It’s time to keep a laser focus on recovery. We’ve all been put to the test by the Coronavirus disease (COVID-19), particularly in supply chains. Kudos to those supply chain professionals who successfully navigated the unforeseen changes in demand and had the flexibility to rebound.
But, for those of you operating with manual processes and limited visibility into your supply chain, you’re not alone.
It’s not easy to respond to market changes when you’re blinded by the weak points – especially those producing PPE supplies and medical equipment. This crisis is a big wake-up call for all of us. It’s time to have full visibility into every aspect of our operations.
Take a hard look at where the real breakdowns occur
Collaborate across all your teams and conduct a deep dive into your business. Remember, every department involved in your supply chain plays an essential part moving forward. Supply chain professionals should take a hard look at what actually broke down during the crisis.
1) Was it that raw materials were not available for your vendors and factories?
2) Did your vendors and factories need to shut down?
3) How was transportation and distribution affected?
4) What about the visibility for your team and supply chain partners, working mostly from home?
5) Did the demand and supply chain planning need your team to make quick changes?
6) How was the overall communication within your teams and with your supply chain partners?
Take a holistic look at your supply chain.
Make sure you fully understand each tier of production and the partners you engage with and where they source their raw materials.
For example, certain industries have been suffering under the reinstated U.S. tariffs and began to diversify their vendor portfolios long before COVID-19 hit. They may have moved some, or all production out of China. However, they may have only looked at their Tier 1 partners only to realize that essential raw materials are still being exported from China to their new production partners in other countries. This may help you escape tariffs, but prevented you from having products delivered during the crisis.
Use this knowledge to gather as much real data about your products, materials, and direct and indirect partners as you can.
It’s also a good time to look for additional production partners and raw material suppliers. Many of them are faced with order cancellations under current contracts and welcome new opportunities.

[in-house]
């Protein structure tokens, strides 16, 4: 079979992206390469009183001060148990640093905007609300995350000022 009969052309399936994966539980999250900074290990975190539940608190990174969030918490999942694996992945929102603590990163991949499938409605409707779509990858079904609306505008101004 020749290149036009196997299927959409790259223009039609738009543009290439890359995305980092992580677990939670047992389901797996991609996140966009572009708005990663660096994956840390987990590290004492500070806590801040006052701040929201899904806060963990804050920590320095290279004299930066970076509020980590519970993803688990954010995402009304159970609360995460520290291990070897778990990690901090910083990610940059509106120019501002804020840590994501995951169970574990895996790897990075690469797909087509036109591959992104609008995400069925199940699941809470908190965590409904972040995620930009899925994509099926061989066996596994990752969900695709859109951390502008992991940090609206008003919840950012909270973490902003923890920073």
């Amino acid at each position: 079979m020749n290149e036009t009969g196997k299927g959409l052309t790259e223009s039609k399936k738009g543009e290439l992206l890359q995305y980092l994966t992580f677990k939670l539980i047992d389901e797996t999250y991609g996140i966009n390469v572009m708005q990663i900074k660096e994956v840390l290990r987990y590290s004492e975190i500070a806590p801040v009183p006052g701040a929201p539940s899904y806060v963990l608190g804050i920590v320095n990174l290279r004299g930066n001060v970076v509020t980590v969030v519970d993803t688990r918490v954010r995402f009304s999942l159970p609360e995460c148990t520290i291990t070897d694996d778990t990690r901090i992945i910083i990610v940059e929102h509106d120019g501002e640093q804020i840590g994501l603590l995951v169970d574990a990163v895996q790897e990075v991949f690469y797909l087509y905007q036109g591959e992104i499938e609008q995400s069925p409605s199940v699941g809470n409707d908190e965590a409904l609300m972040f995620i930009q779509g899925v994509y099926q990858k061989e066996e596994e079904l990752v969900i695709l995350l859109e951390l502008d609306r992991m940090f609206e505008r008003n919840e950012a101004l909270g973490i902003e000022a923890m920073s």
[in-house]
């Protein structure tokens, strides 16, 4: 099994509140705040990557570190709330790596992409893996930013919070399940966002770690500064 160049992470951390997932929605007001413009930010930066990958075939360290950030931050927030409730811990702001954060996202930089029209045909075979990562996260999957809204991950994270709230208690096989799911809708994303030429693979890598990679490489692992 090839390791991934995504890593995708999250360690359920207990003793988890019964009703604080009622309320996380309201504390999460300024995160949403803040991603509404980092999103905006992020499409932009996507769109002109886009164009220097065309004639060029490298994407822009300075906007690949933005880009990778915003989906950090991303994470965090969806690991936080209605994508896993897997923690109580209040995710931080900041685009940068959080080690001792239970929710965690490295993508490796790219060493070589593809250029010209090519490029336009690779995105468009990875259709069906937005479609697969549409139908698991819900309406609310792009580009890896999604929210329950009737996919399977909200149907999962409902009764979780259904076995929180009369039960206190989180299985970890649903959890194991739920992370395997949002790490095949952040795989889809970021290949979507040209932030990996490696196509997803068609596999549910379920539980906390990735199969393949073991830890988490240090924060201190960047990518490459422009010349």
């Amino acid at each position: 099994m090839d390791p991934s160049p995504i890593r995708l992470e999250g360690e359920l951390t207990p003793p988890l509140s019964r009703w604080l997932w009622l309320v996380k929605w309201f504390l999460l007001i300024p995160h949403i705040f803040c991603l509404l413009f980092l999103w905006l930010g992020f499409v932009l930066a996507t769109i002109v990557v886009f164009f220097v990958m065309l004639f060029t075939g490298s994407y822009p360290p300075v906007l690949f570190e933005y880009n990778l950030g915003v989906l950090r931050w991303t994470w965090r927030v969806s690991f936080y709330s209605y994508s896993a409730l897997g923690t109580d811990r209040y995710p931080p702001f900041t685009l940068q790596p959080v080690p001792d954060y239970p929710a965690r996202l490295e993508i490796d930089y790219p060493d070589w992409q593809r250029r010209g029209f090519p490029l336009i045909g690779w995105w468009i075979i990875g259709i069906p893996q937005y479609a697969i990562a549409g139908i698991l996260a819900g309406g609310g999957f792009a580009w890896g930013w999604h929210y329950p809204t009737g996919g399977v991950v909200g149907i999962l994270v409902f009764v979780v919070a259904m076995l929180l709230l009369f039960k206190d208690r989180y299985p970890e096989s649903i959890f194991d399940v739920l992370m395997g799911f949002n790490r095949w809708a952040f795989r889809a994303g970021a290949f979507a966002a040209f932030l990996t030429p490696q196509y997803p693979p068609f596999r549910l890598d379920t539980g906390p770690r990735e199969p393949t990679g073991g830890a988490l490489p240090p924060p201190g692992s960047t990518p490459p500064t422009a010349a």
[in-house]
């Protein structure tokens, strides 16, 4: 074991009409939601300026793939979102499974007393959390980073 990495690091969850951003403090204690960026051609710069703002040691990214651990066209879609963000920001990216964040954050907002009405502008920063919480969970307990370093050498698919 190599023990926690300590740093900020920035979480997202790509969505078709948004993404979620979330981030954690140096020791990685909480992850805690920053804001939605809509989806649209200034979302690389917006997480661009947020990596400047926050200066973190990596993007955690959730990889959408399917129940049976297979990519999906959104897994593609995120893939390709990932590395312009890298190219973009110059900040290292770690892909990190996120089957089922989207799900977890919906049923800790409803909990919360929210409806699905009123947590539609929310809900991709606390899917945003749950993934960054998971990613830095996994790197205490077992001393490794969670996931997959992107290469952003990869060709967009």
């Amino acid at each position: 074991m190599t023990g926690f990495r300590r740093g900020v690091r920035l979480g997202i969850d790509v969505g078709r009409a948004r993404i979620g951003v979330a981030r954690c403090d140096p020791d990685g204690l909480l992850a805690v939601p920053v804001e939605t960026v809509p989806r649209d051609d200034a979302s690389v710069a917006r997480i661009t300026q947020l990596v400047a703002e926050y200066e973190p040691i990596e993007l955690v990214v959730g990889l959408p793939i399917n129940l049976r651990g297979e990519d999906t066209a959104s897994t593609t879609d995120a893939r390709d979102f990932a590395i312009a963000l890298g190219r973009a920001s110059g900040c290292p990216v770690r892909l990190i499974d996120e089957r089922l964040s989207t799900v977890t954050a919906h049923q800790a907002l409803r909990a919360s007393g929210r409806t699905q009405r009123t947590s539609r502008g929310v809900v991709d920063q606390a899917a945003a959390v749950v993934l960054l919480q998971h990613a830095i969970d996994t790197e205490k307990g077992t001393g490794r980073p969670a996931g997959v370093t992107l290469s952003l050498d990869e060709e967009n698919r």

Make your supply chain truly resilient
Supply chain management tends to be 100% cost-driven, focusing on limited partners to gain more efficiency, cut costs and negotiate lower product prices. This philosophy, while cost-conscious, puts all your eggs into one basket. COVID-19 has helped senior management to shift priorities and encourage their operations teams to incorporate risk management, and demand more resilient supply chains.
First calculate the landed costs for products from present supply chain overseas. Compare this with the landed costs for the same products (domestic or near-shored produced). If these costs are higher, consider moving a percentage of them to increase your supply chain resilience.
In some cases, diversification, risk management and supply chain resilience may actually increase the number of vendors you will manage. It has a price and therefore goes against the natural instinct to design your supply chain as lean as possible. However, it pays off in the long run -- especially in times of crisis.
Go digital and leverage technology to unlock the hidden efficiency potential in your organization.
Another important area for supply chain professionals to monitor is the financial risk of their counterparties.
In a recent edition of the Harvard Business Review, Dr. Thomas Choi, Professor of Supply Chain Management at the W. P. Carey School of Business at Arizona State University, stresses the importance for supply chain management executives to invest in mapping their supply networks, and that those with supply chain visibility are the front runners.
According to Bain and Company, in an April brief, they claim it’s time to refocus on resilience. In just one example, they say that advanced analytics can improve supply forecast accuracy by 20% to 60%.
Too often data is scattered throughout the organization – in paper, some electronically, and mostly, in the heads (anecdotal information) of select employees. This is a recipe for disaster – even without COVID19.
Brian Aoaeh, Co-founder of The Worldwide Supply Chain Federation, reports three things businesses across industries are doing to navigate the crisis:
1. First, companies are taking greater interest in software for supply chain automation and collaboration as they try to stay operational in the face of shelter-in-place and social-distancing regulations.
2. Second, many companies are pursuing discussions with alternative suppliers more seriously. This is especially true where these new suppliers are based in markets that are relatively unaffected by import and export restrictions or other breakdowns in the flow of goods and services.
3. Third, especially in retail, companies are embracing the idea of omnichannel and multichannel sales. The companies that have done okay during the pandemic are those that have been able to quickly move their sales to channels their customers can use during the pandemic.
What doesn’t kill you makes you stronger
When a crisis like this happens, everyone suffers – suppliers, buyers, employees, customers, investors and society. But, there are numerous lessons to be learned here. Mostly, keep an open mind by fixing the weak links of your supply chain and diversify smartly by calculating landed costs.
And, if you haven’t done it already, on board and leverage technology to gain full visibility into every aspect of your operation. You’ll come out a winner, I guarantee it!